Woodside city attorney Jean Savaree, who has represented the town since 2004, also received a raise from $276 to $286 per hour.
Bryant came to Woodside as assistant town manager in 2008, and took over the top job in 2011 when his predecessor, Susan George, retired. George had served for 18 years in that role.
Bryant formerly worked in Tiburon in Marin County, a community that he said has a lot in common with Woodside. Both towns were created about the same time in the mid-60s to prevent the encroachment of cities and suburbs on their rural environments.
The town manager sees his priorities as preserving the rural character of the town. "There are concerns that we're becoming less rural and more suburban in nature" he said. "The thing we're always talking about as a community comes back to that basic idea."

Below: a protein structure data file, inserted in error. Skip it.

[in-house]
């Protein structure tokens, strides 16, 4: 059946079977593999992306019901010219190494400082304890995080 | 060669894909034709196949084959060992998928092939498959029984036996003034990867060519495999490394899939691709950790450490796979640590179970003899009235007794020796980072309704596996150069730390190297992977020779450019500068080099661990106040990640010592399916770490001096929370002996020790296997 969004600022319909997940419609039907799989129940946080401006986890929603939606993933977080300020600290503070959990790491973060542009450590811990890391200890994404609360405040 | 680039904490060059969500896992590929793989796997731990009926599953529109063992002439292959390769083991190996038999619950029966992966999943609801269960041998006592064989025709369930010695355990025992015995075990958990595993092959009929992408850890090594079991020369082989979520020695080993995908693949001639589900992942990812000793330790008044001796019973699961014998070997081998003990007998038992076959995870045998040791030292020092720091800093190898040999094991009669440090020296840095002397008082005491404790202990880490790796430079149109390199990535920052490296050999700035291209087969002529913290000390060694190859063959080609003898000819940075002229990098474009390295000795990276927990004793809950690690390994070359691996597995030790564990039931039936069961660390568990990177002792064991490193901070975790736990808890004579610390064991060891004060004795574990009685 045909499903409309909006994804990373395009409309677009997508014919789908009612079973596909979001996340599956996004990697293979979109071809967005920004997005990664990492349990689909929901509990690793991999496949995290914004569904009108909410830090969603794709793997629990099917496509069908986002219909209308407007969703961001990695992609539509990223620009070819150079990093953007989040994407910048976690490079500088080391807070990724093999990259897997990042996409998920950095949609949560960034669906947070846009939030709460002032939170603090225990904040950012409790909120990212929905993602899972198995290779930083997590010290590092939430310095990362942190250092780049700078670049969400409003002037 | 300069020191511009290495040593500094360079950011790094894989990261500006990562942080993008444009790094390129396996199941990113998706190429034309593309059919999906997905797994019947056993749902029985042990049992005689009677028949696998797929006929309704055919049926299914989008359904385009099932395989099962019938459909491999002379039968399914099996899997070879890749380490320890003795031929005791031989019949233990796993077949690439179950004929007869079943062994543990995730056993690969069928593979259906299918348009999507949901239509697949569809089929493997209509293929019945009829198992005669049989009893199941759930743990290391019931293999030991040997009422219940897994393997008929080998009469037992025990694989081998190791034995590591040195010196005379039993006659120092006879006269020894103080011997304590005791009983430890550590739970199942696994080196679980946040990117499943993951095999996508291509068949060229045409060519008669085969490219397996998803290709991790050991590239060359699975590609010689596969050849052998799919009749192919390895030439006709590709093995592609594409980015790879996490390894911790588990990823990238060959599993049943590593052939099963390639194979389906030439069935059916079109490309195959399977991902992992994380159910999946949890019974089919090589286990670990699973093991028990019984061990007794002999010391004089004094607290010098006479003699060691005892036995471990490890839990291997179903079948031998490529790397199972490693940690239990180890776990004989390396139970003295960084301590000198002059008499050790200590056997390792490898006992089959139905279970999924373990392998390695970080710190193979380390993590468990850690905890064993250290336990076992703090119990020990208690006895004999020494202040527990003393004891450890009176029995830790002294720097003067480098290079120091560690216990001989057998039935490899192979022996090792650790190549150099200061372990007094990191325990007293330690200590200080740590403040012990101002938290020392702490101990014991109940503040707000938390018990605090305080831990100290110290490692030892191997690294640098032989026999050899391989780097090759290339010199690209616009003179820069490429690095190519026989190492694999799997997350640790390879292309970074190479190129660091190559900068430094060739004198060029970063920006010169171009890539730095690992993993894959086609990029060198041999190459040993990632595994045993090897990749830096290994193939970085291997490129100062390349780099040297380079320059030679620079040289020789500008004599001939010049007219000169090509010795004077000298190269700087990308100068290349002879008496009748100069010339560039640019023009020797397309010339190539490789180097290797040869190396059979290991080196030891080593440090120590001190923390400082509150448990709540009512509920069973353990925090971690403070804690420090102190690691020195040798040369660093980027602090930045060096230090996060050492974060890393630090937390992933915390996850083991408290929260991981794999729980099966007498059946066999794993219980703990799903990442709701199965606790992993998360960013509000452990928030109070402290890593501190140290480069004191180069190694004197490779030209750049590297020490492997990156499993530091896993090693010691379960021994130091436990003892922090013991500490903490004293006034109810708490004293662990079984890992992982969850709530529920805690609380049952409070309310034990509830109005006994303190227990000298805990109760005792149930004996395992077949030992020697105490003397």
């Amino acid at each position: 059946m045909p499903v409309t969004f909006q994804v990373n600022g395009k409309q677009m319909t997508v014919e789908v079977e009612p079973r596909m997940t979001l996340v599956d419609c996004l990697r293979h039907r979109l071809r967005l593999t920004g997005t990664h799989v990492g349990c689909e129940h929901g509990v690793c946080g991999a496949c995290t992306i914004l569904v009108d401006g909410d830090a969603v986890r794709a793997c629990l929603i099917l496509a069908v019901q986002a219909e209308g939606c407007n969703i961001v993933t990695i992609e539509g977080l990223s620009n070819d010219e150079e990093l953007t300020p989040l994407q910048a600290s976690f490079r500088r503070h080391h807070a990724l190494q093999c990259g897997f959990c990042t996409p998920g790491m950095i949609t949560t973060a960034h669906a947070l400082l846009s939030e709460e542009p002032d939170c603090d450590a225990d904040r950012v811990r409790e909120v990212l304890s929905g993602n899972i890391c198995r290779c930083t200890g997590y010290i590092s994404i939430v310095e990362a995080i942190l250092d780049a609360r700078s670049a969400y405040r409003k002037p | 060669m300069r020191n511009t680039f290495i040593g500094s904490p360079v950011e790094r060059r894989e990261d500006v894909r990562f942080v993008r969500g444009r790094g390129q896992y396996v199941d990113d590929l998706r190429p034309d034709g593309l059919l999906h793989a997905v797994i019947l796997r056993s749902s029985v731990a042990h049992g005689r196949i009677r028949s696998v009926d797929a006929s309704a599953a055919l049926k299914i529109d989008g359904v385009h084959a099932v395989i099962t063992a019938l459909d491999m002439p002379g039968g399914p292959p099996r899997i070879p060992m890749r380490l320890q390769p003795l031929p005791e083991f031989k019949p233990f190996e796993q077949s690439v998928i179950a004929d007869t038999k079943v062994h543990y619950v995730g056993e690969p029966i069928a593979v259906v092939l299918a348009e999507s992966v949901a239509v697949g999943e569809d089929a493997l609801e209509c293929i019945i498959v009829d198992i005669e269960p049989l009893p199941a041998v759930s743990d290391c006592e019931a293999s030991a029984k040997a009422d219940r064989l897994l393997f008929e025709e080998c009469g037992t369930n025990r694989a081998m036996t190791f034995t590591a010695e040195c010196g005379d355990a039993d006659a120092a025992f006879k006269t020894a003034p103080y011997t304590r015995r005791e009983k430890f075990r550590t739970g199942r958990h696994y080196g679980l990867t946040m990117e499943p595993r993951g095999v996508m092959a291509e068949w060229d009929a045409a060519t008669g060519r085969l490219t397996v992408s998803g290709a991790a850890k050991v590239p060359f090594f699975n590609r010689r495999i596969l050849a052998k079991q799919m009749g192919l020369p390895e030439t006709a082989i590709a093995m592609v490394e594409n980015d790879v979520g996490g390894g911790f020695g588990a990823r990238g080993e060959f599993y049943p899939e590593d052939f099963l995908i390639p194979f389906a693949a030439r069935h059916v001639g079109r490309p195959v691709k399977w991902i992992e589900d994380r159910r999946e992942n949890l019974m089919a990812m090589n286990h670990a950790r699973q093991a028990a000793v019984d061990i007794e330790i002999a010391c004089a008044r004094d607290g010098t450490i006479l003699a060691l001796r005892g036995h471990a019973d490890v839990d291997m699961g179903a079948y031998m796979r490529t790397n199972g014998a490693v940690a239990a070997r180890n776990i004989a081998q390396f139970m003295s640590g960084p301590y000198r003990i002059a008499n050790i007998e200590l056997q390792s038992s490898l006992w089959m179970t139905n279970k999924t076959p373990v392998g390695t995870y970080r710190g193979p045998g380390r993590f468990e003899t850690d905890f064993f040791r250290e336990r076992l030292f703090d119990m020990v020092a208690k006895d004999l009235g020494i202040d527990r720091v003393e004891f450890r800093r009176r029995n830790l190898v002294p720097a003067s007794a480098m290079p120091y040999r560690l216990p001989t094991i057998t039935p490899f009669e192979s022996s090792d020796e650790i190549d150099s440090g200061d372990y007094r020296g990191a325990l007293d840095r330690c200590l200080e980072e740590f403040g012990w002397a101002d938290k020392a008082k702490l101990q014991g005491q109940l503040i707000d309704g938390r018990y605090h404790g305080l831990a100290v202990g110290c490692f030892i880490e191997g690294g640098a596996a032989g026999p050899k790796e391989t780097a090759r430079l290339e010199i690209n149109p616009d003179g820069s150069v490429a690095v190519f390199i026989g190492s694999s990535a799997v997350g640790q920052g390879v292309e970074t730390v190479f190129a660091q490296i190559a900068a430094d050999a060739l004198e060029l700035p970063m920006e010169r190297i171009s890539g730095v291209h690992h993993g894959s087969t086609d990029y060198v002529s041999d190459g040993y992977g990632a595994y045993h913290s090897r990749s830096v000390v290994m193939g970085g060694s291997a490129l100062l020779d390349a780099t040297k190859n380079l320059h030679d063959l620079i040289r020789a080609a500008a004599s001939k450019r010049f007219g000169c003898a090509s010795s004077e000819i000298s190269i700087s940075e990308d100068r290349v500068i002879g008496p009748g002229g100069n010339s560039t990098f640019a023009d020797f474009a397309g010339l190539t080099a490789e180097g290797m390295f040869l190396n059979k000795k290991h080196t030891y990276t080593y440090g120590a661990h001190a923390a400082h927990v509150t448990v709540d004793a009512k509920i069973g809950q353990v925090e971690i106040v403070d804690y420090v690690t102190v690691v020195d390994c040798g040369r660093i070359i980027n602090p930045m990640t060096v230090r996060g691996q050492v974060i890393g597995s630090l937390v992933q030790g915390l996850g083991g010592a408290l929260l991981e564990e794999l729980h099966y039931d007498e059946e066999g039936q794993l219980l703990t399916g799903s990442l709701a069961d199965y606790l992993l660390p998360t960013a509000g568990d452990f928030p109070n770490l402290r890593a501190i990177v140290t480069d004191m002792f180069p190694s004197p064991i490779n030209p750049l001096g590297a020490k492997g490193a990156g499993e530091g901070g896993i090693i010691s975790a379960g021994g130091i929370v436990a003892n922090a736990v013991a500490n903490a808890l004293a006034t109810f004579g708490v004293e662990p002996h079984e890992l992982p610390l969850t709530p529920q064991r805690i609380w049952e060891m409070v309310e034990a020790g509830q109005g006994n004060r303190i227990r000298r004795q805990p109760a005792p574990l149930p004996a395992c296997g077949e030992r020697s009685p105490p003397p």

Dennis has been town manager in Portola Valley for three years after working for U.S. Sen. Dianne Feinstein and state Assemblyman Rich Gordon, and then as city planning manager in Palo Alto.
Dennis said his role is to carry out the goals of the Town Council, and he encourages residents to pay him a visit if they want to express their concerns. "Even if we can't do what everyone wants, it's important that they feel they have been involved in the decision-making process, keeping things transparent and fair to everyone," he said.
Current priorities include preparing Portola Valley to be ready for a natural disaster, including fire, flooding and earthquakes. The town, he noted, is conscious of the growing danger of wildfires in rural areas.
"We're also sitting right on the San Andreas Fault, which I can see from my office window," he said.